A 43-year-old man of Mediterranean descent presented to his primary care provider for a routine visit. During the examination, the provider noted some mild splenomegaly and tenderness. On closer examination, some scleral icterus was noted. Subsequent labs showed marginally elevated LDH (lactate dehydrogenase), bilirubin, and slight anemia.

G6PD, or glucose-6-phosphate dehydrogenase deficiency, is a genetic condition that makes carriers more susceptible to hemolysis and resultant jaundice. Symptoms usually only appear after a triggering event or intake of a certain food or medication. It is particularly common in people of Mediterranean and African origin and in men more often than in women. The main caution in these patients is to avoid triggers of oxidative stress, which, in extreme cases, can lead to hemolytic anemia, acute renal failure, and death. This patient was questioned regarding recent food intakes or other stressors and was found to have been drinking “several cans of beer” every night. His examination and lab values returned to normal limits, and he abstained from alcohol intake. He was also given information on other foods and medication that he should avoid. (214-5)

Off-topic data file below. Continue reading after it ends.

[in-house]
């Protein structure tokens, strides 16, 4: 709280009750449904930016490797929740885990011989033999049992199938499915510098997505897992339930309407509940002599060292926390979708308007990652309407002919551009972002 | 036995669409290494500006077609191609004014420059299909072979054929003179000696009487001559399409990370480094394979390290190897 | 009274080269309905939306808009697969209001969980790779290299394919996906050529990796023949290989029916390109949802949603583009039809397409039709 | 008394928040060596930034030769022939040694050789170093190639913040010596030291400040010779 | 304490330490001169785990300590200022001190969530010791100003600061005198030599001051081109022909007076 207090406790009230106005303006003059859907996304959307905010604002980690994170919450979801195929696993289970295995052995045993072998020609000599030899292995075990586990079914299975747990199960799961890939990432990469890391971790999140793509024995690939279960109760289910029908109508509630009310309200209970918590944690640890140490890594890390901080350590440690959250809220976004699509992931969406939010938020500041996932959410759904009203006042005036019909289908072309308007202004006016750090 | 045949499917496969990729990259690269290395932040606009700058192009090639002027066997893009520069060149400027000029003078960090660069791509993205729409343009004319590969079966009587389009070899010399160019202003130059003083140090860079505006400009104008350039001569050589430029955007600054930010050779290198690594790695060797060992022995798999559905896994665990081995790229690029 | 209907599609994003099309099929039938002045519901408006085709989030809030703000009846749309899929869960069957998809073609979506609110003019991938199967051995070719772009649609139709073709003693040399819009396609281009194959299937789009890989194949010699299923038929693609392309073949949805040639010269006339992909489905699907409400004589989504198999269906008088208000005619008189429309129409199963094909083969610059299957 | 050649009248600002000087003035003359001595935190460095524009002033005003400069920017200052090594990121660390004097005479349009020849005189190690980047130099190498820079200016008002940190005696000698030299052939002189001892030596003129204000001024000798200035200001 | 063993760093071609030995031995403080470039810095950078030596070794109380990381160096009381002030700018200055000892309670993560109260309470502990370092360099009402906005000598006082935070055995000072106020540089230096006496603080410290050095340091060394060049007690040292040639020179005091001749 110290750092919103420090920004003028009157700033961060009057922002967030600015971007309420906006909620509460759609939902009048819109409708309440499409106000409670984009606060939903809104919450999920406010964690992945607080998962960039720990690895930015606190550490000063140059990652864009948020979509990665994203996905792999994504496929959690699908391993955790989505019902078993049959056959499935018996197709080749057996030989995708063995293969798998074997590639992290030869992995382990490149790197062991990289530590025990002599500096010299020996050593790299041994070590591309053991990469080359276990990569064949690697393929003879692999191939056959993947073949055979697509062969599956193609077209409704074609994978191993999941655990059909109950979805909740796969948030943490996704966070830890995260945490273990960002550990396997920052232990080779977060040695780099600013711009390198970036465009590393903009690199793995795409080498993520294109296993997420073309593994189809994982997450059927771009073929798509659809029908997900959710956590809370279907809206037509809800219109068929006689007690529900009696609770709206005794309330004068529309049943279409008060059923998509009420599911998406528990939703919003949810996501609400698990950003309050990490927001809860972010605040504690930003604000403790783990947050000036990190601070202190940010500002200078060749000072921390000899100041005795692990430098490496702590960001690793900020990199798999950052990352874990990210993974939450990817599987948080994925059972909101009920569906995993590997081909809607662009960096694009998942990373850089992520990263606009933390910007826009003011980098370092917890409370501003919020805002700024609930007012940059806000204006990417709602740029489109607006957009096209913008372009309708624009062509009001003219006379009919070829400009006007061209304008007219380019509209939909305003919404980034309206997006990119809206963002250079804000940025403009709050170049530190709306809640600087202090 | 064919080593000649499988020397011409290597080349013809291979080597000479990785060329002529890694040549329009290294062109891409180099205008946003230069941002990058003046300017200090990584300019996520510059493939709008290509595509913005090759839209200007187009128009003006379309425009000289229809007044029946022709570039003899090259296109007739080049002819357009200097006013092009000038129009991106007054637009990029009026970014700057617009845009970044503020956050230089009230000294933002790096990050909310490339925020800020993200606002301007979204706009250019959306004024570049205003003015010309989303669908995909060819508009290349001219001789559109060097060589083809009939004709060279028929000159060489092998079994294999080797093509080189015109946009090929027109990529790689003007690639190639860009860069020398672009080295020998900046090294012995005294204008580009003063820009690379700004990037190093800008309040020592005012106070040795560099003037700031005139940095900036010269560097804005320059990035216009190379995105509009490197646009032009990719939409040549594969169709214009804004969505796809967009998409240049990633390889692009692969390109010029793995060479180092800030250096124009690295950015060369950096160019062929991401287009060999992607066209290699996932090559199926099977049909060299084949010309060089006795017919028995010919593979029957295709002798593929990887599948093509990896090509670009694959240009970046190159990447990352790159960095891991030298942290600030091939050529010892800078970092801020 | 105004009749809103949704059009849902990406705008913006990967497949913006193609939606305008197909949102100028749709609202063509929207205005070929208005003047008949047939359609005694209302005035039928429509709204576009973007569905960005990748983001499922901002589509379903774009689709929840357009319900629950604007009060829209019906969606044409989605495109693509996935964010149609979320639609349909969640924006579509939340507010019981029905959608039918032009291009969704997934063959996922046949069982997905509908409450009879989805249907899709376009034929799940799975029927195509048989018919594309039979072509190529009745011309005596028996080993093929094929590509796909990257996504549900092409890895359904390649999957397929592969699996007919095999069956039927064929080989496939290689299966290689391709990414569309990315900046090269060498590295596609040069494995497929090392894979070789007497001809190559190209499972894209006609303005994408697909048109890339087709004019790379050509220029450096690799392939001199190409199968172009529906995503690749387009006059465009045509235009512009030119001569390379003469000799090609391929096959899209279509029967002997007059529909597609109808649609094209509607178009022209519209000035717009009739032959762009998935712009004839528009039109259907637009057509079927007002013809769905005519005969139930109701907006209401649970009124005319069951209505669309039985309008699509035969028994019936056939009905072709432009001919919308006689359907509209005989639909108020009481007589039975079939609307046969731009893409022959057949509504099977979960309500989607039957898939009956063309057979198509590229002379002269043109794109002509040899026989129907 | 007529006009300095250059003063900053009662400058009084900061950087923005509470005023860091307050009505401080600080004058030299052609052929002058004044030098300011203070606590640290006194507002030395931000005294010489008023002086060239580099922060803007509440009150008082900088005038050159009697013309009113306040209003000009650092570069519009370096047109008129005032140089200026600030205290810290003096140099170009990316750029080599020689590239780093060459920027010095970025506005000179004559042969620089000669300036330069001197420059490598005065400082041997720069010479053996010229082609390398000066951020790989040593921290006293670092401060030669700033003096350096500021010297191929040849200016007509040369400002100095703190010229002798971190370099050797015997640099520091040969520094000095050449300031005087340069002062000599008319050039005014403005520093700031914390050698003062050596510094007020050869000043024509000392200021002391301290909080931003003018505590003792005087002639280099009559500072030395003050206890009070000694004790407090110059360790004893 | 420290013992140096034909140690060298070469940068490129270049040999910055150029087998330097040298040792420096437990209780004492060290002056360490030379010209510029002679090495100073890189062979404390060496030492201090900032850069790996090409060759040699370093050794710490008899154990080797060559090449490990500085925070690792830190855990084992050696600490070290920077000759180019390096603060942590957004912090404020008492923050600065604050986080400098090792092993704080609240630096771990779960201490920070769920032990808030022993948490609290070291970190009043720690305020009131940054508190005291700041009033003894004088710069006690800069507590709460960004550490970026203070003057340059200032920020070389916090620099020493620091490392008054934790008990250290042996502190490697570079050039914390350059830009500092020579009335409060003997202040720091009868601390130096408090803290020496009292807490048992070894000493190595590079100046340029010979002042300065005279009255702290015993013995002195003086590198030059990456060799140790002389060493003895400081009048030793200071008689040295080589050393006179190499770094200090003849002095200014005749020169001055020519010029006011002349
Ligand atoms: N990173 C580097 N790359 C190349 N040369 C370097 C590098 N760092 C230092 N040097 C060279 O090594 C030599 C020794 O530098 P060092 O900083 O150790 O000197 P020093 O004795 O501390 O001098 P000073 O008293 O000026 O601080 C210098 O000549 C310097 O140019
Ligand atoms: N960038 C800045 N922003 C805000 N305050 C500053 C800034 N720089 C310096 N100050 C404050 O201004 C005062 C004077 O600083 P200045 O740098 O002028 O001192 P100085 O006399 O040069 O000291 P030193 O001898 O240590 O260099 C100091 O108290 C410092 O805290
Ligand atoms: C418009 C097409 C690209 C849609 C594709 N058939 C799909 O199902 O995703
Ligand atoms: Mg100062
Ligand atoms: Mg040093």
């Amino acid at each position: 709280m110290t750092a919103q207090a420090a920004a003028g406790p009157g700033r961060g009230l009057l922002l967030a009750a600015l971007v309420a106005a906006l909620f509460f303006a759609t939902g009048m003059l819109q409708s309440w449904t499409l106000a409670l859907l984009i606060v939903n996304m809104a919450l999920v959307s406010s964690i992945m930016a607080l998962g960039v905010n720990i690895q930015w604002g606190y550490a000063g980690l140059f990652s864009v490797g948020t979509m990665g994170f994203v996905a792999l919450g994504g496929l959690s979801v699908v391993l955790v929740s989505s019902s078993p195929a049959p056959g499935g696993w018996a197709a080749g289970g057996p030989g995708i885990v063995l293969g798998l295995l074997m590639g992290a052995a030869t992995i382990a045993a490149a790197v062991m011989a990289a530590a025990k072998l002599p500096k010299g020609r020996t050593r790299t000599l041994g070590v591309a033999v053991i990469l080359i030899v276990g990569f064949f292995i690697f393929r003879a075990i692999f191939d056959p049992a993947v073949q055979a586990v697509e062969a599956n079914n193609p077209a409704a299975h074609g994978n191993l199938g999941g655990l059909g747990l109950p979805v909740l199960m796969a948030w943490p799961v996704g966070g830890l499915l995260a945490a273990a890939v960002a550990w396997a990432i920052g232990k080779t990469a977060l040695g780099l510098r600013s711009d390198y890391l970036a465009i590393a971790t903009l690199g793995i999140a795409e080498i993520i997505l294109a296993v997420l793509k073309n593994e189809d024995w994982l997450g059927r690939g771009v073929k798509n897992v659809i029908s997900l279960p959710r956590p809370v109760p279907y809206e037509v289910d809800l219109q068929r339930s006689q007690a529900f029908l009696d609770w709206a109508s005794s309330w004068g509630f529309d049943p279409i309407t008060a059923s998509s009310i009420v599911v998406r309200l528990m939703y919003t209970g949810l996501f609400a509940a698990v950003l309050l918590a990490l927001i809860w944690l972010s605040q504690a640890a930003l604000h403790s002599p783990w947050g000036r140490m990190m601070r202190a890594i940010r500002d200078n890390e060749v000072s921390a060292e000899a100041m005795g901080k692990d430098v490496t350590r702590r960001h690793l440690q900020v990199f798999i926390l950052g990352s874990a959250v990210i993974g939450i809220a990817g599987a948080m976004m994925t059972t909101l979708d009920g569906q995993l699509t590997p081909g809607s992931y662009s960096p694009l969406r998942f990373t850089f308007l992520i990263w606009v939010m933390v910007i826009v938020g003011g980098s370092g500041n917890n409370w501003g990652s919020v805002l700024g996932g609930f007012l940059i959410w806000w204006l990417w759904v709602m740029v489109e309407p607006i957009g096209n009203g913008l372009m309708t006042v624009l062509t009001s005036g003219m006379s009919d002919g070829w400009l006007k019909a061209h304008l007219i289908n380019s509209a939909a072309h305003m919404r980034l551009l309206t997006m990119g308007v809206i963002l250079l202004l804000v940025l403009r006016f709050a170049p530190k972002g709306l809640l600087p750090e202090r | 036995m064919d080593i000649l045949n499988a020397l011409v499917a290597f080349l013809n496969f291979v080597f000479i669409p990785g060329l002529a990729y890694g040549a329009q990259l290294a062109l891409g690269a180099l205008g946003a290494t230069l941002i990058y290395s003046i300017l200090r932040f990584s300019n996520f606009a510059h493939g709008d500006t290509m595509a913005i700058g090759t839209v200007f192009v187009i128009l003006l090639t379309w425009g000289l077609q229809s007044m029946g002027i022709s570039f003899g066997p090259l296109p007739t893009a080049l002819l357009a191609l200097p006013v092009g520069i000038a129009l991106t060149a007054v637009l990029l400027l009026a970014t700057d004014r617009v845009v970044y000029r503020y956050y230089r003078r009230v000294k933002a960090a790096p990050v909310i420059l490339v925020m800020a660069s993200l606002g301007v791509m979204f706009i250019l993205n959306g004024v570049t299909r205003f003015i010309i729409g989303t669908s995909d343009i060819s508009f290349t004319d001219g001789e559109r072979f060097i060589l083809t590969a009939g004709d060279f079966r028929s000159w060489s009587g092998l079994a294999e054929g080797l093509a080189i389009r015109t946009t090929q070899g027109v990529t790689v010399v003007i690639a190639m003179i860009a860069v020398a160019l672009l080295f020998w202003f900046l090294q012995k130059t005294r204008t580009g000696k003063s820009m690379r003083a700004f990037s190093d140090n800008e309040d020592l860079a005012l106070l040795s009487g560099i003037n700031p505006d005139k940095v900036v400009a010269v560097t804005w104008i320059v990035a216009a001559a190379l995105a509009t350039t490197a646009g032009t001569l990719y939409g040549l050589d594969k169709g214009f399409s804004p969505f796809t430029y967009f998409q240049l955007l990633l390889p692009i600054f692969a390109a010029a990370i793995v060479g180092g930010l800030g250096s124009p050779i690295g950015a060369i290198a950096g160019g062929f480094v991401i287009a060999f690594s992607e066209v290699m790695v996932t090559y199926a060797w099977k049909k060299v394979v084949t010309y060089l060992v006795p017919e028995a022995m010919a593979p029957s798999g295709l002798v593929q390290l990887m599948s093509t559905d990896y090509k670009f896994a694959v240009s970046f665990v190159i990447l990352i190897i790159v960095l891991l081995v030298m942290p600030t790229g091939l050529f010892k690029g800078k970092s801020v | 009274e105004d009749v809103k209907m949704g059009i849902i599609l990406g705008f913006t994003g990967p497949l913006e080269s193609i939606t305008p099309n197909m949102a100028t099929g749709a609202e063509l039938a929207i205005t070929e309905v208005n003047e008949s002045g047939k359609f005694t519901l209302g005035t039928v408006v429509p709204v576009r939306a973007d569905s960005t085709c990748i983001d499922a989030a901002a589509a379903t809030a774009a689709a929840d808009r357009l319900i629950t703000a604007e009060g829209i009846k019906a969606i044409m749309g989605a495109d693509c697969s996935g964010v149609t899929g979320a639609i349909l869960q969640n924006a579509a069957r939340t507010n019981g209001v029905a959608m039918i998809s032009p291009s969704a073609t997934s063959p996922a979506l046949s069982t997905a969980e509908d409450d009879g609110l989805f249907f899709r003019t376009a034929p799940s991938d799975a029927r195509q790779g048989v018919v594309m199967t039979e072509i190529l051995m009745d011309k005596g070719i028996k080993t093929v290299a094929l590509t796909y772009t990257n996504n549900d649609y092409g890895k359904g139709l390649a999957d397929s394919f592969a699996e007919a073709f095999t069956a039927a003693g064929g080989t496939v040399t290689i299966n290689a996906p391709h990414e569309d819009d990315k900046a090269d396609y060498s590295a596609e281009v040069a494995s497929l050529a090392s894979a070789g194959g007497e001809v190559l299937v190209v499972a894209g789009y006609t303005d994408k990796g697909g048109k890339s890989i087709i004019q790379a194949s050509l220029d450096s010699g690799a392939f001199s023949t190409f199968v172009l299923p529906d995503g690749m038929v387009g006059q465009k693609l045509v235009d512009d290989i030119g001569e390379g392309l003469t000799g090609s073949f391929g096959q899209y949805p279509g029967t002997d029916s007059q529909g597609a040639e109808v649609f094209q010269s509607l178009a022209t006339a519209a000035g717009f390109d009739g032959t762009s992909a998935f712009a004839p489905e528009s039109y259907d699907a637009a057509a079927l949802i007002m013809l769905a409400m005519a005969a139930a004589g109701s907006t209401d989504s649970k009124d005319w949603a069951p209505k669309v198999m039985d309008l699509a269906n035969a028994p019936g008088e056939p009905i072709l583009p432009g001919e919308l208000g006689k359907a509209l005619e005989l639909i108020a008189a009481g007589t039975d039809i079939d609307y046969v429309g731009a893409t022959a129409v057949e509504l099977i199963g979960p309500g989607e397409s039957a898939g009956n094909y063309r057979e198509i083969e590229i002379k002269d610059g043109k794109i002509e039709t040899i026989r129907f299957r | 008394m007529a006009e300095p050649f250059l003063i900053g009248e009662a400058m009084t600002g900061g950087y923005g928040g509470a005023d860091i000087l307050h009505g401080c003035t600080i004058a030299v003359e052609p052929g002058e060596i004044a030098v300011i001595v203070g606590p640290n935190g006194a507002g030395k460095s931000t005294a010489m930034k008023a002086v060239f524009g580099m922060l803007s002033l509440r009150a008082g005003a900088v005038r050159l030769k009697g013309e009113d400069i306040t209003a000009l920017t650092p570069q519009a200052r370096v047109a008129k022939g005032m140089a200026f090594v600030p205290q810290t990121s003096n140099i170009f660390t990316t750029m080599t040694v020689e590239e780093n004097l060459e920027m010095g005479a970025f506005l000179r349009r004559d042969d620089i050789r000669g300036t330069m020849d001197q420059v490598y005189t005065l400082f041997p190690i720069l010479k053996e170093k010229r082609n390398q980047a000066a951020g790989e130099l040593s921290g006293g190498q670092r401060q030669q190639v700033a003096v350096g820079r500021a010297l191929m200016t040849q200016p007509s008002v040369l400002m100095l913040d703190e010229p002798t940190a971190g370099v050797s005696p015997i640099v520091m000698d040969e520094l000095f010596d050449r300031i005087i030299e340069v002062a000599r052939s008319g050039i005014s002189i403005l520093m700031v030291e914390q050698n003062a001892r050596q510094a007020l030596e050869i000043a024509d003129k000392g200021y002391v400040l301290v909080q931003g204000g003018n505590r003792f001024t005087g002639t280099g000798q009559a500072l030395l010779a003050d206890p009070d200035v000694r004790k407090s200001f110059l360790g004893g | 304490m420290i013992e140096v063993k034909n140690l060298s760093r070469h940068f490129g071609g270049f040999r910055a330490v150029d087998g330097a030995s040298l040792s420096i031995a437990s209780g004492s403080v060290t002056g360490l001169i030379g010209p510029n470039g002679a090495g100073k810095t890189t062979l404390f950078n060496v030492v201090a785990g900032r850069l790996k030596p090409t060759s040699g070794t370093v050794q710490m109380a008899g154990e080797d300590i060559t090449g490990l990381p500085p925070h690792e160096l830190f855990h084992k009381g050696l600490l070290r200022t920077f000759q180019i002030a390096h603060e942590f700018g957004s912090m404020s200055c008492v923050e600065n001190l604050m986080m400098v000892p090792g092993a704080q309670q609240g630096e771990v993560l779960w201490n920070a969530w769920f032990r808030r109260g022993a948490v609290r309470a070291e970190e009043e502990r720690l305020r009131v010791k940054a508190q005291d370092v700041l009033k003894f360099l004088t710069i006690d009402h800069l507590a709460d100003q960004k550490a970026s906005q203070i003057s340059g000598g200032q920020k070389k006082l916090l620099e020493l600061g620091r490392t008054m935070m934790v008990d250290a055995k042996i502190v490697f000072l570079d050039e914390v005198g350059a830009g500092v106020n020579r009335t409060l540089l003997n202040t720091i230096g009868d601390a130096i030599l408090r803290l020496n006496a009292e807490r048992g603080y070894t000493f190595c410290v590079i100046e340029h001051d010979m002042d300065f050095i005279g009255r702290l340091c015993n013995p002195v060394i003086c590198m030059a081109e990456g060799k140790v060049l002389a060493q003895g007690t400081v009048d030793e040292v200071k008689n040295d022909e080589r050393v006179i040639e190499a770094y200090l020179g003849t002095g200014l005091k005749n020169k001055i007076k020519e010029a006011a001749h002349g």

Sherril Sego, FNP-C, DNP, is an independent consultant in Kansas City, Mo.

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